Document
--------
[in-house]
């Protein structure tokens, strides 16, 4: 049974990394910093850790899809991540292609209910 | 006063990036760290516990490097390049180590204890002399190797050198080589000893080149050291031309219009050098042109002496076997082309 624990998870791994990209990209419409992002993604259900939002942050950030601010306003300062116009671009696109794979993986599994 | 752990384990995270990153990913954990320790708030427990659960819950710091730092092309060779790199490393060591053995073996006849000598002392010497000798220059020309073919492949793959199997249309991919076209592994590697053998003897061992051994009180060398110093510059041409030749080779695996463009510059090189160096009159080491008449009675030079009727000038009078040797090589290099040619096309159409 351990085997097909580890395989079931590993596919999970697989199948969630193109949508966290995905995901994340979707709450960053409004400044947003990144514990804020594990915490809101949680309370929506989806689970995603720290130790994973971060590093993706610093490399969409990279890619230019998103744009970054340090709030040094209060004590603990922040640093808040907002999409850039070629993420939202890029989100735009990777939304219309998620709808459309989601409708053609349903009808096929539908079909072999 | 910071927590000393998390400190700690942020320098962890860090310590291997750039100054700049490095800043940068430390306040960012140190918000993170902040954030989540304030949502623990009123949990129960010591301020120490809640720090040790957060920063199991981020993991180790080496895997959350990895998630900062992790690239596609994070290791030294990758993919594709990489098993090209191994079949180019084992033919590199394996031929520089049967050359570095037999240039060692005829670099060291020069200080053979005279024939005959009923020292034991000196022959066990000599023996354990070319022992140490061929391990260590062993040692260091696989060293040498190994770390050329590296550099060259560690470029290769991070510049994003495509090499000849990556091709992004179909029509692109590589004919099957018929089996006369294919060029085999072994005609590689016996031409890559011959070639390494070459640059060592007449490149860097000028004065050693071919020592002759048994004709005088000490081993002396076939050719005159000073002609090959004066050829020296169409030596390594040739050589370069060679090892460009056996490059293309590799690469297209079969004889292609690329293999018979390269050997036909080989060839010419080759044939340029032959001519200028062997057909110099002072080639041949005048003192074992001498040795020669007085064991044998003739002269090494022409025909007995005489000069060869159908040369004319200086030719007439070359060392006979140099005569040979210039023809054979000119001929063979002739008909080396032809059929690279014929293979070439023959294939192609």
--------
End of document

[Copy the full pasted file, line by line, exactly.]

[in-house]
């Protein structure tokens, strides 16, 4: 049974990394910093850790899809991540292609209910 | 006063990036760290516990490097390049180590204890002399190797050198080589000893080149050291031309219009050098042109002496076997082309 624990998870791994990209990209419409992002993604259900939002942050950030601010306003300062116009671009696109794979993986599994 | 752990384990995270990153990913954990320790708030427990659960819950710091730092092309060779790199490393060591053995073996006849000598002392010497000798220059020309073919492949793959199997249309991919076209592994590697053998003897061992051994009180060398110093510059041409030749080779695996463009510059090189160096009159080491008449009675030079009727000038009078040797090589290099040619096309159409 351990085997097909580890395989079931590993596919999970697989199948969630193109949508966290995905995901994340979707709450960053409004400044947003990144514990804020594990915490809101949680309370929506989806689970995603720290130790994973971060590093993706610093490399969409990279890619230019998103744009970054340090709030040094209060004590603990922040640093808040907002999409850039070629993420939202890029989100735009990777939304219309998620709808459309989601409708053609349903009808096929539908079909072999 | 910071927590000393998390400190700690942020320098962890860090310590291997750039100054700049490095800043940068430390306040960012140190918000993170902040954030989540304030949502623990009123949990129960010591301020120490809640720090040790957060920063199991981020993991180790080496895997959350990895998630900062992790690239596609994070290791030294990758993919594709990489098993090209191994079949180019084992033919590199394996031929520089049967050359570095037999240039060692005829670099060291020069200080053979005279024939005959009923020292034991000196022959066990000599023996354990070319022992140490061929391990260590062993040692260091696989060293040498190994770390050329590296550099060259560690470029290769991070510049994003495509090499000849990556091709992004179909029509692109590589004919099957018929089996006369294919060029085999072994005609590689016996031409890559011959070639390494070459640059060592007449490149860097000028004065050693071919020592002759048994004709005088000490081993002396076939050719005159000073002609090959004066050829020296169409030596390594040739050589370069060679090892460009056996490059293309590799690469297209079969004889292609690329293999018979390269050997036909080989060839010419080759044939340029032959001519200028062997057909110099002072080639041949005048003192074992001498040795020669007085064991044998003739002269090494022409025909007995005489000069060869159908040369004319200086030719007439070359060392006979140099005569040979210039023809054979000119001929063979002739008909080396032809059929690279014929293979070439023959294939192609």